Thin Film Interference: Deriving Equation

In summary, the equation given by the professor is derived from the formula for destructive and constructive interference in waves with a path length difference. The equation takes into account the relative magnitude of the refraction indices of the media separated by the film and the phase change that occurs when a wave reflects on a medium with a higher refraction index. The formula for destructive interference expresses the actual constructive interference due to this phase change. The two formulae provided by the speaker are variations of the same equation, with the difference being the specific plane at which the phase change occurs. This information can be further explored at the provided link.
  • #1
Haftred
55
0
My professor gave the equation:

[tex]2t + \frac{\lambda}{2} = (m + \frac{1}{2})\lambda[/tex]

How did he derive this..where does it come from?
 
Last edited:
Science news on Phys.org
  • #2
You know the formula's that express the destructive and constructive interference because of some path length-difference (see the following post)? If so, you just apply these formula's to the reflected beams on one specific side of the film. The clue is, however, that you need to know the relative magnitude of the refraction indices of the media that are separated by the film. Mostly there are three media (one on the left, one inside the film and one on the right). If a wave reflects on a medium of which the refraction index is BIGGER then that of the medium in which the wave is propagating, there will be a phase change of 0.5 times the wavelength. One can prove this, using the Fresnel relations. You will need to determine at which plane of the film, this phase change will arise. If it arises at only one of the two planes then the reflected waves will have a phase difference of 0.5 times the wavelength wtr to each other. The formula for destructive interference now expresses the actual constructive interference because of this relative phase change.

marlon
 
Last edited:
  • #3
Besides, one of the two formula's should be :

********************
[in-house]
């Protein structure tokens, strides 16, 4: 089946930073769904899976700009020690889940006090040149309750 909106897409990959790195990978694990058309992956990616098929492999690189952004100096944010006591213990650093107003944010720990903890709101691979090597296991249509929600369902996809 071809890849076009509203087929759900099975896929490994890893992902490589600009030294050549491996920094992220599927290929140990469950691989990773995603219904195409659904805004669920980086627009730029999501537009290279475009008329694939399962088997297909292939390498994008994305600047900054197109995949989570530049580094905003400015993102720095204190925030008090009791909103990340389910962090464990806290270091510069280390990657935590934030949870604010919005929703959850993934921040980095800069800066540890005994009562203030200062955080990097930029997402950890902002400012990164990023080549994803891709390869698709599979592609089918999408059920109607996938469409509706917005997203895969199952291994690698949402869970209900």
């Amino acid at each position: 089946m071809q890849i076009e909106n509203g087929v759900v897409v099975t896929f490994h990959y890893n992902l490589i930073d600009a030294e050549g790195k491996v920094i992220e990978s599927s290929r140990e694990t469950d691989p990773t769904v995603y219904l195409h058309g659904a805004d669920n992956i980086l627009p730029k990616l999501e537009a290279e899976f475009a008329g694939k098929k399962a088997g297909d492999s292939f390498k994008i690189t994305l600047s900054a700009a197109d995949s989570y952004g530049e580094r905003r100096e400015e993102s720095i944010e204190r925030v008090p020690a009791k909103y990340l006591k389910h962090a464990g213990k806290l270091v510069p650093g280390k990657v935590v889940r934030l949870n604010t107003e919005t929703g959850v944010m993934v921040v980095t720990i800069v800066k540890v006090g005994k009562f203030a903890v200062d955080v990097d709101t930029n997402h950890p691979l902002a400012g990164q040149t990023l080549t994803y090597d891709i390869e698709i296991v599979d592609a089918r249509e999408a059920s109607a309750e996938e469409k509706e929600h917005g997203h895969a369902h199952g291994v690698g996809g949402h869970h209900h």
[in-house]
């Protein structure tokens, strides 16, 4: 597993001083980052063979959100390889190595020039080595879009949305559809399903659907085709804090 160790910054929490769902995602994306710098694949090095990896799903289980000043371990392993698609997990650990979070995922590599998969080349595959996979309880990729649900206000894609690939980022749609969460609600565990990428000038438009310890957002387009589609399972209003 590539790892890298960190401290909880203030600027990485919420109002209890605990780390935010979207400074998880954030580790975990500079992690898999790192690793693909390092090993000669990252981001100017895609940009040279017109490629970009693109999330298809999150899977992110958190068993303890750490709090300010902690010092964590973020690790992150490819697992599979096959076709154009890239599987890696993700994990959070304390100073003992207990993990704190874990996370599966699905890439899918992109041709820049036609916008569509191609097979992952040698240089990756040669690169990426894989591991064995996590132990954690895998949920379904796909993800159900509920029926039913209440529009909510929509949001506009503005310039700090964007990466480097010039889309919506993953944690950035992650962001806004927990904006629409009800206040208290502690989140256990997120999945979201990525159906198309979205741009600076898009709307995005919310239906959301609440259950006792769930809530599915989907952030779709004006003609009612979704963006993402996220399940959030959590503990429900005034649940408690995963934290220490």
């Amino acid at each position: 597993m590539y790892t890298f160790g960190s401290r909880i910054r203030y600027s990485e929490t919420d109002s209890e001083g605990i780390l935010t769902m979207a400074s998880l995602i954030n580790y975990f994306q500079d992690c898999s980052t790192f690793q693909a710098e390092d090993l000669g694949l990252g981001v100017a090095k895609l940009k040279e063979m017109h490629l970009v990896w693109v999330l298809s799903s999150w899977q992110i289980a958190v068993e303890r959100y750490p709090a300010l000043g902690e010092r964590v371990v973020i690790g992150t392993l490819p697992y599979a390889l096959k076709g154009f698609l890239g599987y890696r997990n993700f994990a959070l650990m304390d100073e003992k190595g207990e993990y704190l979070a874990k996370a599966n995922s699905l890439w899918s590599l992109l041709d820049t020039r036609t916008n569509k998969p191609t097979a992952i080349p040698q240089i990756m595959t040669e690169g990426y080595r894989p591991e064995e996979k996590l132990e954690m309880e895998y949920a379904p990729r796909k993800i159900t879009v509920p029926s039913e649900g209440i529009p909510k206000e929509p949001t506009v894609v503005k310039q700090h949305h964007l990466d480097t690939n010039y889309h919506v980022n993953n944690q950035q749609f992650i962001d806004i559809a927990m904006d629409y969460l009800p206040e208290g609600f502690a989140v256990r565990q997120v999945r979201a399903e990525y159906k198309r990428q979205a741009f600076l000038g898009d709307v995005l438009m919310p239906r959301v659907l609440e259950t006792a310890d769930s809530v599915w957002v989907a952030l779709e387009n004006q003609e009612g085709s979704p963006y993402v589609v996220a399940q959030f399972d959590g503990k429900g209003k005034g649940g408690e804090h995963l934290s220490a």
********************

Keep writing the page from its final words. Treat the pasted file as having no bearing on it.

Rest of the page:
[tex]2t = (m + \frac{1}{2}) \frac{\lambda}{n}[/tex]

the other :

[tex]2t = (m ) \frac{\lambda}{n}[/tex]


where n is the refraction index of the medium where the actual path length difference occurs.

marlon
 

Related to Thin Film Interference: Deriving Equation

What is thin film interference?

Thin film interference is a phenomenon that occurs when light waves reflect off of the top and bottom surfaces of a thin film, causing interference patterns. This can result in certain wavelengths of light being enhanced or cancelled out, resulting in colorful patterns.

What is the equation for thin film interference?

The equation for thin film interference is known as the "deriving equation" and is given by:
2nt = (m + 1/2)λ, where t is the thickness of the film, n is the index of refraction of the film, m is the order of the interference (0, 1, 2, ...), and λ is the wavelength of light.

How do you derive the thin film interference equation?

The thin film interference equation can be derived using the principles of wave interference and the boundary conditions at the top and bottom surfaces of the film. This involves considering the path differences between the reflected waves and applying the condition for constructive interference, resulting in the final equation.

What factors affect thin film interference?

The thickness of the film, the index of refraction of the film, and the wavelength of light are the main factors that affect thin film interference. The angle of incidence and the polarization of light can also have an impact on the interference patterns observed.

What are some real-life applications of thin film interference?

Thin film interference is used in various technologies, such as anti-reflective coatings on glasses and camera lenses, optical filters, and thin film solar cells. It is also responsible for the colorful patterns seen on soap bubbles and oil slicks.

Similar threads

Replies
4
Views
680
  • Optics
Replies
2
Views
1K
Replies
3
Views
1K
Replies
9
Views
2K
  • Introductory Physics Homework Help
2
Replies
35
Views
1K
Replies
2
Views
2K
  • Science and Math Textbooks
Replies
1
Views
652
Replies
2
Views
2K
  • Introductory Physics Homework Help
Replies
2
Views
889
Back
Top